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Families swear by cannabis oils effect, but legislation to expand it in Georgia stalls
Bill in state Senate would expand conditions, allow for in-state production of drug
Melisa Hernandez measures out a dosage of cannabis oil for daughter Cierra recently. The oil has stopped the 12-year-old’s seizures, which happened hundreds of times each week.

Proposals to expand the use, cultivation and distribution of cannabis oil in Georgia are on life support as the state legislature enters its final week of action for 2016.

But families who swear by the effectiveness of the drug know what a lifesaver it can be.

A vote stalled in the Senate on House Bill 722 that would expand the number of conditions that can be treated with cannabis oil, even after plans for in-state manufacturing of the drug were scrapped.

Though a workaround is possible in the form of an unrelated Senate bill passed last year, which never got a vote in the House, medical marijuana supporters said the fight looks poised to continue in 2017.

Gov. Nathan Deal and his top floor leader, Sen. Butch Miller, R-Gainesville, have said cultivation and the addition of new diseases that can be treated with cannabis oil could open a slippery slope to legalized recreational use of marijuana in Georgia.

That’s a lament Melisa Hernandez, a Flowery Branch resident, can understand.

“I was very skeptical because of my religious beliefs,” she said.

But the risk is worth the reward in Hernandez’s mind. She began treating her 12-year-old daughter, Cierra, with cannabis oil last September after obtaining a patient registry card.

Cierra was experiencing about 500 seizures a week before her first dose of the drug, but hasn’t had a single one since, Hernandez said.

“It’s been amazing,” she added. “We’ve seen her come out of her shell.”

That includes saying “mama” for the first time, signifying a “yes” with the raise of a hand and smiling.

“Cannabis oil is the only thing we’ve changed,” Hernandez said.

Lawmakers approved the use of cannabis oil last year to treat eight medical conditions, including seizure disorders in children. The drug is known to have anti-anxiety effects, among other beneficial properties.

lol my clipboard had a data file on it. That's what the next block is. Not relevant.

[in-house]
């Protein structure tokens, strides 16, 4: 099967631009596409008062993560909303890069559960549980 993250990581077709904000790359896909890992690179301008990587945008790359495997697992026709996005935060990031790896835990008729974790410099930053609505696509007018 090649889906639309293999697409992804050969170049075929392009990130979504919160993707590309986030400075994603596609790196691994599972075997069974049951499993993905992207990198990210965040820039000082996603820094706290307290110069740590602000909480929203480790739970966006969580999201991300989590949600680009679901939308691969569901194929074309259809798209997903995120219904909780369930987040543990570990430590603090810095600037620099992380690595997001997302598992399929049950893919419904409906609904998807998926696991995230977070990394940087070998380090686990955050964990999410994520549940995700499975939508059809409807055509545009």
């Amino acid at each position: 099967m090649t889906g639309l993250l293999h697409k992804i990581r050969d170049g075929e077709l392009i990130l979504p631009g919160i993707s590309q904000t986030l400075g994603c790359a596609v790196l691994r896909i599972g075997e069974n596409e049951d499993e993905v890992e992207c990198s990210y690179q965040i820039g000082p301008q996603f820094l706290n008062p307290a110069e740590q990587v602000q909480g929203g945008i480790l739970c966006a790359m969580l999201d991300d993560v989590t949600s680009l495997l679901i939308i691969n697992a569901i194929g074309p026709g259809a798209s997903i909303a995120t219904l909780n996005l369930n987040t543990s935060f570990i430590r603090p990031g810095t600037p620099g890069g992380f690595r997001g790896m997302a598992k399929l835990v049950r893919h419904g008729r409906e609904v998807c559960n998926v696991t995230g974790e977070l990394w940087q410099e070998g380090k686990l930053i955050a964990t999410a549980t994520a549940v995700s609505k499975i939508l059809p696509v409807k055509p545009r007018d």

In the first major clinical study of its kind, GW Pharmaceuticals reported earlier this month that the median reduction in convulsive seizures in 120 patients was 39 percent after taking cannibinoids derived from marijuana versus just 13 percent in patients taking a placebo.

That is a statistically significant result that supporters hope will open the way for additional research.

Sarabeth Fowler, a Clarkesville resident, said she would have started treating her 9-year-old daughter, Ava, much sooner had she known how responsive the young girl would be to cannabis oil.

“I didn’t think we’d ever see her again,” Fowler said after receiving Ava’s epilepsy diagnosis at age 3. “I had to mourn her loss.”

But the sassy, happy girl she reminders is now back. It’s like a light switch being flipped on in a dark room.

Fowler said Ava is more social than ever, having sleepovers with friends and attending new birthday parties.

And the medical data corresponds with the cognitive awakening Ava seems to have experienced.

Fowler said her daughter recently had a 72-hour electroencephalogram, or EEG, performed and showed no seizure activity, the first time Ava has ever had a clean test result.

Now, her daughter’s dream of becoming a veterinarian seems possible, Fowler said.

Ava loves animals. On a recent afternoon, she fearlessly caressed and cared for chickens like they were babies. Her eyes and face lit up in the moment, something Fowler said is an obvious emotional change for Ava.

“I just can’t even put into words how joyous it is to have her,” Fowler said.

For Kristi Baggerly, a Cumming resident, that sense of presence in her child has also been remarkable to see.

Her 5-year-old daughter, Kendle, began using cannabis oil over a year ago to manage seizure activity and is now weaning off pharmaceutical drugs.

Kendle answers to her name now, she leans in for a goodnight kiss from her mother and “people are able to bond with her,” Baggerly said.

Thinking about how her cognition has improved drives Baggerly to happy tears.

“You put so much into your child and you wonder if they even notice who you are,” Baggerly said. “She just is here now.”

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